20 Aug 2020 New York Surrogacy Law Protects Babies, Parents and Surrogates
For many individuals who consider parenthood via in-vitro fertilization and surrogacy, the most gut-wrenching questions about the process are these: What if the surrogate changes her mind? Can a surrogate choose to keep the baby?
On April 2, 2020, the state of New York passed a sweeping package of reproductive and parentage law reforms that will make those kinds of tragic events far less likely. The reforms end the state’s 30-year surrogacy ban and enact the strongest protections in the country for surrogates, intended parents and babies.
While the Child-Parent Security Act enshrines into law numerous protections for both parents and surrogates, intended parents considering surrogacy should consult an experienced New York surrogacy lawyer.
Surrogacy Law Reforms Apply the Law to Everyone
As we reported when we started writing about this issue in 2018, New York is one of several states--along with New Jersey, Michigan, and Washington, that banned paid surrogacy in the wake of the infamous “Baby M” case. As we wrote then:
New York was one of several states that instituted bans on paid surrogacy and surrogacy contracts in the early 1990s in the wake of the infamous “Baby M” case, in which a surrogate, in violation of a surrogacy agreement, refused to give custody of the child to the intended parents. In the resulting court and media battle, opponents of assisted reproduction depicted surrogacy as inhumane and exploitative of women and children, akin to “baby selling.” Although “altruistic” surrogacy, in which the surrogate receives no payment, remained legal in New York, any contract to formalize the arrangements, including designating parentage, was unenforceable, effectively banning all surrogacy. For this reason, for three decades, New Yorkers seeking to have biologically related children were forced to travel to another state for the surrogacy and birth.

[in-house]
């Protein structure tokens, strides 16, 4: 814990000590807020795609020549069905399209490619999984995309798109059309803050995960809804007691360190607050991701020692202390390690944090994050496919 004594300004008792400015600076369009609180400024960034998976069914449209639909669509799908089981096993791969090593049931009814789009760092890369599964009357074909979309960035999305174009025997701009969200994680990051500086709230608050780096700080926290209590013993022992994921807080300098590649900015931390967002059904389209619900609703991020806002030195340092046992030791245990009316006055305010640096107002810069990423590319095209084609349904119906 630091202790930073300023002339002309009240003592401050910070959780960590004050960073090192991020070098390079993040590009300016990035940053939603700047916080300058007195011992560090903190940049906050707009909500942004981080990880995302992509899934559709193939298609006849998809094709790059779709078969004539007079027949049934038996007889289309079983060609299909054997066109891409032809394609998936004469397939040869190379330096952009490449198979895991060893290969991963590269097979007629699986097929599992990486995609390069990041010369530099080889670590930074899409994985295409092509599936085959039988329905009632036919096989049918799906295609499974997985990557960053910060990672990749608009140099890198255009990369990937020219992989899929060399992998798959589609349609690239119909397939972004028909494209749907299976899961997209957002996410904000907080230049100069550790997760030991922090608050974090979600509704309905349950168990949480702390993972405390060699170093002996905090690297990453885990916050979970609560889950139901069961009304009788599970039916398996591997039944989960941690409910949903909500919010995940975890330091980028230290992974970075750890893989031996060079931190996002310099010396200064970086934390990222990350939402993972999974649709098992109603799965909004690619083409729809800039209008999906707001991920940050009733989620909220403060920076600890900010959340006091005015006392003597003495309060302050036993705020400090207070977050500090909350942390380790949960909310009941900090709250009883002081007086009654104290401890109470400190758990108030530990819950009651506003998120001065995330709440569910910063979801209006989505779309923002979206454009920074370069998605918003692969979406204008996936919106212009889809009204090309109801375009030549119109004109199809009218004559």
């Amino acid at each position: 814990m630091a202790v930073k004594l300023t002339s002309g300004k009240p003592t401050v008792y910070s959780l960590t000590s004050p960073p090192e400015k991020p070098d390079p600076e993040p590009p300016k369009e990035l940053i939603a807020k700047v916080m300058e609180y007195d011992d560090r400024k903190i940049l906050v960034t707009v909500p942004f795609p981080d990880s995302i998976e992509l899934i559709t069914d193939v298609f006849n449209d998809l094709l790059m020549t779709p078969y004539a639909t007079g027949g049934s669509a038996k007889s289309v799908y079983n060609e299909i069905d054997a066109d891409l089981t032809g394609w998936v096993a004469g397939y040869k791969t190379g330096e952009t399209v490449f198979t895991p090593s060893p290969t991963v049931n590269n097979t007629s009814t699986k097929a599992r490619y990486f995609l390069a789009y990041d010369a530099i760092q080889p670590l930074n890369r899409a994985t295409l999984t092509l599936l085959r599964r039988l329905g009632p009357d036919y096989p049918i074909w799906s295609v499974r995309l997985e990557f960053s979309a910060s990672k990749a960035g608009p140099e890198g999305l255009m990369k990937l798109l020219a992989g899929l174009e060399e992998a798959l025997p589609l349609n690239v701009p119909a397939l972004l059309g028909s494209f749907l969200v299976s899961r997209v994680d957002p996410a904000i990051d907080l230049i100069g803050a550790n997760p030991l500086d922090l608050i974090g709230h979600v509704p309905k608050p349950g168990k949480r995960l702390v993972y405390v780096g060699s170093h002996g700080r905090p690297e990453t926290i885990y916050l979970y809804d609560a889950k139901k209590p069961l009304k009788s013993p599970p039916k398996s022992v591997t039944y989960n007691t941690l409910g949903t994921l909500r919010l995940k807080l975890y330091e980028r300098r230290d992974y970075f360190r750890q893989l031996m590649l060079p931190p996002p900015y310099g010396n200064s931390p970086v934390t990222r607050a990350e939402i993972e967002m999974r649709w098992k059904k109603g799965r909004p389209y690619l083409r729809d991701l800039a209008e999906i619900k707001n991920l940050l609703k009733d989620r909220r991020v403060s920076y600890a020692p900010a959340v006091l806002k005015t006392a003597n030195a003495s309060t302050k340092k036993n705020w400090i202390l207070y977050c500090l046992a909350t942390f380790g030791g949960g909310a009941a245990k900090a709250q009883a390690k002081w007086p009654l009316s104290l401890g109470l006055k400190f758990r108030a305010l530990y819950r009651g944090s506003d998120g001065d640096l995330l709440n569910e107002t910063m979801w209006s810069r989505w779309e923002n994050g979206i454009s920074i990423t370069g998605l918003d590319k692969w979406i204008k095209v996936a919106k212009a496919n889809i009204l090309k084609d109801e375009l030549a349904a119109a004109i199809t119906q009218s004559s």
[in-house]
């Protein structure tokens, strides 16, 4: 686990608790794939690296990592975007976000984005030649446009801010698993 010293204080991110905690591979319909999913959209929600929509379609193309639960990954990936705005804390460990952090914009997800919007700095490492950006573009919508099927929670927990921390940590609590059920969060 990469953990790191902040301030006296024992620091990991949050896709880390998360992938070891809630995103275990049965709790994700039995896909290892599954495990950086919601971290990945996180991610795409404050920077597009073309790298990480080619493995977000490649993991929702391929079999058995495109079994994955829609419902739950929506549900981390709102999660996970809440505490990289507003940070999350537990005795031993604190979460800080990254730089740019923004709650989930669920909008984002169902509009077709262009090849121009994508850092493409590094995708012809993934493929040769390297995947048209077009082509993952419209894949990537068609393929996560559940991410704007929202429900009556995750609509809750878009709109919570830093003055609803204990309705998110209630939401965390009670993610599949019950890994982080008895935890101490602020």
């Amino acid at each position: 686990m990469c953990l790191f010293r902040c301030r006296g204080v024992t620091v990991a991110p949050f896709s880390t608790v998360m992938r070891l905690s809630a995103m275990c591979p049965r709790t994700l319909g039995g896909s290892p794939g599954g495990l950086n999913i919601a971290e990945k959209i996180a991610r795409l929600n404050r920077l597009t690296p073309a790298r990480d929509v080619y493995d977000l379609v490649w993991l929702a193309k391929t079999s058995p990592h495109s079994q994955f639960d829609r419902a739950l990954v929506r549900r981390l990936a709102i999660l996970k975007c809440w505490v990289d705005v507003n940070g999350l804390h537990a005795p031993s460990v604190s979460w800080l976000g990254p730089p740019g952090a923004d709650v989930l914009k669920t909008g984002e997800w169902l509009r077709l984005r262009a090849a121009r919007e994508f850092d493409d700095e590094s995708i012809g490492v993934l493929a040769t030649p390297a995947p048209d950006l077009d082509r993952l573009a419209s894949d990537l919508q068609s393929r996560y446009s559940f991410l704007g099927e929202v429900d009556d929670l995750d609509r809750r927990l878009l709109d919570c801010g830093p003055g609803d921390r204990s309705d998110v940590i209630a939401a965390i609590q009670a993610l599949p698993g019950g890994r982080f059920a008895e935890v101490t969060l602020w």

As we have reported, under New York’s existing law, if intended parents were to undertake “altruistic” surrogacy with a voluntary, uncompensated surrogate, then any contract between the intended parents—say, to establish parentage of the baby or to determine who will pay medical expenses—would not be enforceable in court. In other words, New York surrogates who agreed to bear a child for others from the goodness of their hearts would have no way of enforcing any agreement for reimbursement of expenses. Further, intended parents would have no legal recourse if a surrogate were to abandon her responsibilities toward the pregnancy or refuse to surrender custody of the child.
Legal protections for intended parents and surrogates have been absent in New York for the past three decades. During this time, many New York intended parents, infertile couples and single or LGBTQ intended parents have been forced to travel hundreds or thousands of miles from home to acquire surrogates, at great additional expense and hardship. The same has been true of these groups in the United Kingdom, Japan and other countries where surrogacy is banned.
With the implementation of the Child and Parent Security Act—which takes effect on February 21, 2021—New Yorkers will finally benefit from a legal and regulatory structure that upholds reproductive rights. The act will ensure the rights of all families, however they are created, to equal protection under the law.
Contact an IFLG Surrogacy Lawyer Today
At International Fertility Law Group, our sole focus is helping intended parents and families navigate the numerous steps of family creation via assisted reproductive technology. The landscape of surrogacy law can be complex for intended parents who do not know how the law applies to their situation.
That’s where an IFLG surrogacy attorney can help. Contact our New York office today at (212) 388-6966 to speak to a lawyer about starting a family.